Report: A-Rod tested positive for steroids in 2003

Feb 7, 2009 - 11:48 PM NEW YORK (Ticker) -- Alex Rodriguez, on pace to become baseball's all-time home runs leader, reportedly has joined the sport's infamous list of sluggers linked with performance-enhancing drugs.

Just call it the A-Roids controversy.

Rodriguez tested positive for two anabolic steroids in 2003, when he won the American League MVP as a member of the Texas Rangers, according to a report posted Saturday on Sports Illustrated's web site.

Baseball's highest-paid and highest-profile player, Rodriguez tested positive for testosterone and Primobolan - another anabolic steroid - in Major League Baseball's survey testing for performance enhancers in 2003, according to the report.

Citing four independent sources, Sports Illustrated claimed that Rodriguez's name appeared on a list of 104 players that tested positive for performance-enhancing drugs in the survey.

Rodriguez, a three-time American League MVP who has blasted 553 career homers, was aware of the positive test results, according to

But Rodriguez, who has spent the last five seasons with the New York Yankees, did not discuss the reported results when contacted by this past week.

"You'll have to talk to the union," Rodriguez told when approached Thursday at a Miami gym. "I'm not saying anything."

Under the 2003 survey testing, baseball did not penalize players for a positive drug test, meaning Rodriguez will not be subject to a suspension if the potentially damaging report is accurate.

But if Rodriguez did use steroids, it undoubtedly would destroy the superstar's already tarnished public image.

Rodriguez, 33, has not commented on the report, which was released in the midst of Barry Bonds' ongoing legal saga concerning steroids use. Rodriguez's agent, Scott Boras, also has not issued a statement on the report.

Boras told ESPN that Rodriguez currently is out of the country and that the duo would respond to the reported allegations when his client returns.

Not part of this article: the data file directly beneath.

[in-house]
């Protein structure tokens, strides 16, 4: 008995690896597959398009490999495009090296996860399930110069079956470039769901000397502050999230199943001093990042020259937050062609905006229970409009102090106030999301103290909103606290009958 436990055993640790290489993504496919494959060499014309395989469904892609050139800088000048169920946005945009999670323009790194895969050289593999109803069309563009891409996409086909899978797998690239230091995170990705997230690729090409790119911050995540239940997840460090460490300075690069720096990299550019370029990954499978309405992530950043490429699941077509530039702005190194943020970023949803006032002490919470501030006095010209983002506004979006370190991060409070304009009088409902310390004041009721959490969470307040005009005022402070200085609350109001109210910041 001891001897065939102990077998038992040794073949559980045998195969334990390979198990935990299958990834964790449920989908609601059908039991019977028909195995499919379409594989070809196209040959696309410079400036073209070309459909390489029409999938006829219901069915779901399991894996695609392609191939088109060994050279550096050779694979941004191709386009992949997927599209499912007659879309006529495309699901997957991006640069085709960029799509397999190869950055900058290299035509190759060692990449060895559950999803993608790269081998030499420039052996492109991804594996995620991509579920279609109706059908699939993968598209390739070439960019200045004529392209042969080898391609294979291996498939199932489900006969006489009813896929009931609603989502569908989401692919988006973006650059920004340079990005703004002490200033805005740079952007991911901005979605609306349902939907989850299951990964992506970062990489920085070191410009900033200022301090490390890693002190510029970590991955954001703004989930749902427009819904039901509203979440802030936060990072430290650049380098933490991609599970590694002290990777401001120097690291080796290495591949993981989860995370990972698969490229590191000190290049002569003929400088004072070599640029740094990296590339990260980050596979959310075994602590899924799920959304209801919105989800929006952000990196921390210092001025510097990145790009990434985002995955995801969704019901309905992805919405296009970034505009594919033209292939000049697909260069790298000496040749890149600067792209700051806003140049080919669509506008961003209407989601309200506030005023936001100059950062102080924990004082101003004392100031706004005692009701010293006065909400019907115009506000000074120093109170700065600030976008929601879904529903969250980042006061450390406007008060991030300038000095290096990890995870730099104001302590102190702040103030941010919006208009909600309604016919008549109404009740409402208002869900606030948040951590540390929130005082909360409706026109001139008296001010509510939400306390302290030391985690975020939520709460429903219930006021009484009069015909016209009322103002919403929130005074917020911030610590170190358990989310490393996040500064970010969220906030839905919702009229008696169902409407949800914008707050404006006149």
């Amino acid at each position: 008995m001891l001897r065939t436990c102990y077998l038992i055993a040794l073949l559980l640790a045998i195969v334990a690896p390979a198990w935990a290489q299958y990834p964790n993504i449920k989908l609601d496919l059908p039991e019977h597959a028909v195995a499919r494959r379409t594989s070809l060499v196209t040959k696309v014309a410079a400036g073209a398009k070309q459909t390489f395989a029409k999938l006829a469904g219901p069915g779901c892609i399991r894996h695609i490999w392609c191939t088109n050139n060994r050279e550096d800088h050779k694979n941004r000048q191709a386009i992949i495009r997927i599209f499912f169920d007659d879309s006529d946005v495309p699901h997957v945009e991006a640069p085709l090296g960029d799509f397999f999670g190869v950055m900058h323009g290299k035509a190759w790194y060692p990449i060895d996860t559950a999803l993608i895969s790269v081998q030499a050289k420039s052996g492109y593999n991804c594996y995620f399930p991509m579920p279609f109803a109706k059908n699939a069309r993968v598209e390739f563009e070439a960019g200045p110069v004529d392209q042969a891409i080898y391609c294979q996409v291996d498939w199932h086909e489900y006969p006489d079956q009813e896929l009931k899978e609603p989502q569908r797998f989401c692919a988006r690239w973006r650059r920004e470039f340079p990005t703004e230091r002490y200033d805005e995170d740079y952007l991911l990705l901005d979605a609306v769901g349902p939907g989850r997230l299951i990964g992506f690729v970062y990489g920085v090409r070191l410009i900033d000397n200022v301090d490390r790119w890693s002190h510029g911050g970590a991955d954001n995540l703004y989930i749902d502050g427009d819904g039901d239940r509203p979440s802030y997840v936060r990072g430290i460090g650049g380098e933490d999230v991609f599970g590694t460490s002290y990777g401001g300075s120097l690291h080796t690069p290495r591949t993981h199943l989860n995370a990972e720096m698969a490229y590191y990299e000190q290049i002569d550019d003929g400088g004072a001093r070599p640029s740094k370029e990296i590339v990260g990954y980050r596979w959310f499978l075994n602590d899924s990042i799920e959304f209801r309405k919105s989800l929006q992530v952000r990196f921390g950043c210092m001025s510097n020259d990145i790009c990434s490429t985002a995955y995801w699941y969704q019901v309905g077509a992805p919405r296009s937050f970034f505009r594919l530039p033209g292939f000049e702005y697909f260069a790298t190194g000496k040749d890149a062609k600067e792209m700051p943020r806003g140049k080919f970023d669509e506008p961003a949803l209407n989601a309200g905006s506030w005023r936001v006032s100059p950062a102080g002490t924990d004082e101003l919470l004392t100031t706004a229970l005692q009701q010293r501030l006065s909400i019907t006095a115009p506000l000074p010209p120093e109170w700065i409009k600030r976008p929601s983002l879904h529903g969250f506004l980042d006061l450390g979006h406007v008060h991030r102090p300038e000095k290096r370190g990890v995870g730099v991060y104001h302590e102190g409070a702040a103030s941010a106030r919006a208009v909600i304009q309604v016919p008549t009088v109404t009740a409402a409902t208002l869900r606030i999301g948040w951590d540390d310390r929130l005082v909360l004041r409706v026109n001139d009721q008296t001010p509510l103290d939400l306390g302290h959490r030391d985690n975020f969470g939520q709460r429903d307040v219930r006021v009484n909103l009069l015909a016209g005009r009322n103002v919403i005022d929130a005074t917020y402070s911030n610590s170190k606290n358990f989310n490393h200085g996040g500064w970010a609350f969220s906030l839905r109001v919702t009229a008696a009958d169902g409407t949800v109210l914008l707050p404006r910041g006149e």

"In a worst-case scenario, if they were true, it was one season," Boras told ESPN. "Since then, Alex has gotten the good housekeeping seal the last five years."

The Rangers and the Yankees also have not commented on the stunning development. Major League Baseball, however, has chimed in on the allegations surrounding one of the most enigmatic talents in baseball history.

"We are disturbed by the allegations contained in the Sports Illustrated news story which was posted online this morning," MLB executive vice president of labor relations Rob Manfred said in a statement. "Because the survey testing that took place in 2003 was intended to be non-disciplinary and anonymous, we cannot make any comment on the accuracy of this report as it pertains to the player named."

The list of 104 players that tested positive in 2003 has been sealed in California.

But according to the report, two sources familiar with the evidence and two other sources with knowledge of the results told that Rodriguez tested positive for both testosterone and Primobolan.

"Based on the results of the 2003 tests, Major League Baseball was able to institute a mandatory random-testing program with penalties in 2004," Manfred said in the statement. "Major League Baseball and the Players Association have improved the drug testing program on several occasions so that it is now the toughest program in professional sports. The program bans stimulants, such as amphetamines, as well as steroids.

"Any allegation of tipping that took place under prior iterations of the program is of grave concern to Major League Baseball, as such behavior would constitute a serious breach of our agreement."